Surprisingly there was almost no discernable difference in the signal strength that the remote tuners were receiving.

A few more experiments and a few days later I thought it was time to see how it performed in a live contact test. I tuned both loops to 7.05 MHz and listened around finally a station ON3CYN came up just below and I tuned up and gave him a call on the resistance wire loop.
He came right back and gave me a report of 5 by 8 to 9 and told me he was activating a Windmill number 2925 in Belgium. We talked for some minutes and I left him to call in a few of the others that were calling him. Things had gone so well I completely forgot to try him with the good copper wire loop.

My next opportunity to call a notable station was IO2MET Antarctica special event at 5-15 on the 21-2-2006 on 7.045 MHz I was still using the 7.5 ohm resistance loop and about 75 watts, he gave me the traditional 5-9 and said I was in the log and that his QSL manager was IK2IWU he then went back to others who were calling him.


These experiments have confirmed my prediction that the 7.5 ohms resistance is almost certainly only losing about 25% of the power that is fed into the ¼ wave loop. But if the loop resistance had been 0.01 ohm as predicted by the anti loop brigade then 750 parts of the power would have been wasted as heat in the resistance wire. leaving only about 0.1 of a watt to be radiated.

I think the results of my test show that at least 50 % of the RF was doing something other than just warming up the resistance wire.

Now I come to an important spin off from this experiment. When tuning I found that although the SWR was 1.4 to 1 it did not change very much when tuning away from the resonant frequency and a band width of 200 Kcs tuning from 7.0 MHz to 7.195. MHz with the SWR staying inside 1.7 to 1 and almost 500 Kcs band width when staying just inside an SWR 2 to 1.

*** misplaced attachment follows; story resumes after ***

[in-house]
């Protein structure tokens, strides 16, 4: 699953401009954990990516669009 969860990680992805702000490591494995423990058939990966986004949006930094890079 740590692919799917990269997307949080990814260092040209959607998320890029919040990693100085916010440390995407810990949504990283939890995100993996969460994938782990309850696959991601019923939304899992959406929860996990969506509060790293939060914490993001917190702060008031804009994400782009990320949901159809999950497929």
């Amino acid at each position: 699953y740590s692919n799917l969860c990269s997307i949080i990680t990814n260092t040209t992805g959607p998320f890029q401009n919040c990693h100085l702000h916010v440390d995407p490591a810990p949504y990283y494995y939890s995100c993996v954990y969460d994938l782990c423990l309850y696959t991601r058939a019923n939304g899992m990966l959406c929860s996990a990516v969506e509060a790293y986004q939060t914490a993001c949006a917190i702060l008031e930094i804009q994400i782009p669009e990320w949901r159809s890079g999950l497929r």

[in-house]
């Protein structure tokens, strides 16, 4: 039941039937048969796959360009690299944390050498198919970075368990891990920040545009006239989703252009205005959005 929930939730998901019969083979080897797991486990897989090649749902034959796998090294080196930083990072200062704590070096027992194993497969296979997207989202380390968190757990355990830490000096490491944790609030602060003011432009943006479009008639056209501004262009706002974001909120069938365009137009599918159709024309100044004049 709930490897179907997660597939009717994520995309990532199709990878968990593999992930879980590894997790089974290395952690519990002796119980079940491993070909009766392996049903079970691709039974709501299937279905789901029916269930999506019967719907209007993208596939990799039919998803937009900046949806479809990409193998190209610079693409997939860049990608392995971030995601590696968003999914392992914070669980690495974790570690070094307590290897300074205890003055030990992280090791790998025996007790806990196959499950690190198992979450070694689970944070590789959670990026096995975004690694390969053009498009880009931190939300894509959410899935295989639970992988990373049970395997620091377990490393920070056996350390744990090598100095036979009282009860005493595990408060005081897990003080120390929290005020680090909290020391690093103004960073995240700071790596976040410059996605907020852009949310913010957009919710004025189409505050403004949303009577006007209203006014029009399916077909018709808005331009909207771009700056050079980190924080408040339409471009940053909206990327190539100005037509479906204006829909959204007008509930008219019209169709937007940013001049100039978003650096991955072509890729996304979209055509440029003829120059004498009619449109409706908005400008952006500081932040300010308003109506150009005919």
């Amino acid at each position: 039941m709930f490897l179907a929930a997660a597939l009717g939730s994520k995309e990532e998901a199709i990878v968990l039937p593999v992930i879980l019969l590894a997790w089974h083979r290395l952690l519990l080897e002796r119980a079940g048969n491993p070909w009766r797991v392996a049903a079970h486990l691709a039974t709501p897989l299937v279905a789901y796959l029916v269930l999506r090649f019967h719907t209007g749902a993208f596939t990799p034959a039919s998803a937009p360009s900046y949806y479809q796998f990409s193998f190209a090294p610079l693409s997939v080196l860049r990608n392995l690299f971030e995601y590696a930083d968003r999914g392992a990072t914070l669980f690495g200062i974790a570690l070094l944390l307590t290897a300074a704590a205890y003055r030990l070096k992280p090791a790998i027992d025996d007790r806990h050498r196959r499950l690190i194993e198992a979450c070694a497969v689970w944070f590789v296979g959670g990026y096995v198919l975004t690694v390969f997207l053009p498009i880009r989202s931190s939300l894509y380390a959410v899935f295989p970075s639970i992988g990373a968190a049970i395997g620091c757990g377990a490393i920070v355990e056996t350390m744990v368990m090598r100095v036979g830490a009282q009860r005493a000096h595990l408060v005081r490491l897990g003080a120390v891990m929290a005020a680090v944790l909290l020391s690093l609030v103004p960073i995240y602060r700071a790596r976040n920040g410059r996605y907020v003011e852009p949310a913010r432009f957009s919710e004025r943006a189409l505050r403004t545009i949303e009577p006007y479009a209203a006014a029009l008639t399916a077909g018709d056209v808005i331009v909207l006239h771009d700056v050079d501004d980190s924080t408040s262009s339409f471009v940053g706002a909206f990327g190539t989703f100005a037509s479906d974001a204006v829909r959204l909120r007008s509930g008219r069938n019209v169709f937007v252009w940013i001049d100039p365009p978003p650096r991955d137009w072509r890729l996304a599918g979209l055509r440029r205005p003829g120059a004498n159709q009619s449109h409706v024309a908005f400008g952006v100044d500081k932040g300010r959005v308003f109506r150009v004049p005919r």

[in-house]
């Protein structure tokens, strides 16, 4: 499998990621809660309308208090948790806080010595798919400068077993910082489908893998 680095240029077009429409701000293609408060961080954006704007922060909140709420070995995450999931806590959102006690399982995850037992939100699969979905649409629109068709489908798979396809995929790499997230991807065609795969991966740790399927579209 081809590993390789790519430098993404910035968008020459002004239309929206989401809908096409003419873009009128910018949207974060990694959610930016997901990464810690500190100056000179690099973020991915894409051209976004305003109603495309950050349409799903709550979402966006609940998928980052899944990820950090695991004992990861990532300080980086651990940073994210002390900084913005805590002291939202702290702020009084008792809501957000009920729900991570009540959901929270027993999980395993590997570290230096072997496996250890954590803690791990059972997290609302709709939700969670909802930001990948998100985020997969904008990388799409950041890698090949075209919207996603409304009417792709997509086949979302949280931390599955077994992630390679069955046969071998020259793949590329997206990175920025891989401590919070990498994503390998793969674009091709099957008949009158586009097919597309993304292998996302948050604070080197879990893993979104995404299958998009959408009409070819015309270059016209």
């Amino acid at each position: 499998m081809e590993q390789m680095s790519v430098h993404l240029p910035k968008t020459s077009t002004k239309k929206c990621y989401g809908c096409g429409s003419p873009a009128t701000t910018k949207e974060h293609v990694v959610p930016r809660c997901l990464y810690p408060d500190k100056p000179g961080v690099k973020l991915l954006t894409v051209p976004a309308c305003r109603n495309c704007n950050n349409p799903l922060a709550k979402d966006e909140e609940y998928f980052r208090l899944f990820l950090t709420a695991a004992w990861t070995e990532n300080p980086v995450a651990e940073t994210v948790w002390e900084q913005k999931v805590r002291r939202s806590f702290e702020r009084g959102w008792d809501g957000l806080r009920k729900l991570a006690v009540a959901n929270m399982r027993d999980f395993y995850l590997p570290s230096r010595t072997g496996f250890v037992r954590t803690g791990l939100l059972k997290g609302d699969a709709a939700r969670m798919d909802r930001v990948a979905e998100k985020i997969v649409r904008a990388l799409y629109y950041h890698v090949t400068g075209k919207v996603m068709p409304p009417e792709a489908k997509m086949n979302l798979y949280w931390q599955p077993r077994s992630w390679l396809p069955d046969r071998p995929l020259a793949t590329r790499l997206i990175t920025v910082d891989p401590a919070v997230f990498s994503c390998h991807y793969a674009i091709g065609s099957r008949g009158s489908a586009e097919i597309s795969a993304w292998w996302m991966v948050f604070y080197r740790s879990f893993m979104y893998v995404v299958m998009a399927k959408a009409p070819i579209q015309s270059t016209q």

Across the 7 MHz band the receive sensitivity hardly changed and it was also still possible to transmit without re-tuning the loop although more power must have been lost.

It still bothered me that I had not got a good match at the feed-point so I did a little calculation and found that to match the 22.2 plus 7.5 ohms say 30 ohms to the 50 ohms of the transceiver I would have to use a 5 to 4 turns ratio transformer.
I did not want to alter anything to much so I left the 2 turn secondary in place and put 2½ turns on the primary by passing the wire through one ferrite an extra time.
This I found bought my SWR down to, 1 to 1 and the bandwidth was about the same as before, Showing once again that by using 22.2ohms as the loop feed point impedance in my calculations for a ¼ wave tuned loop things work out fine.

I think that the resistance wire loop could have some advantages once we accept that maximum power is not always the main criteria and that a high bandwidth could out-way the loss of RF that will be present in this type of loop.

Copyright 2006 © B Edginton G0CWT



Loop Tuner in Box



Email: ben@edginton.info

© Ben Edginton 2012                       Last Updated:May 2012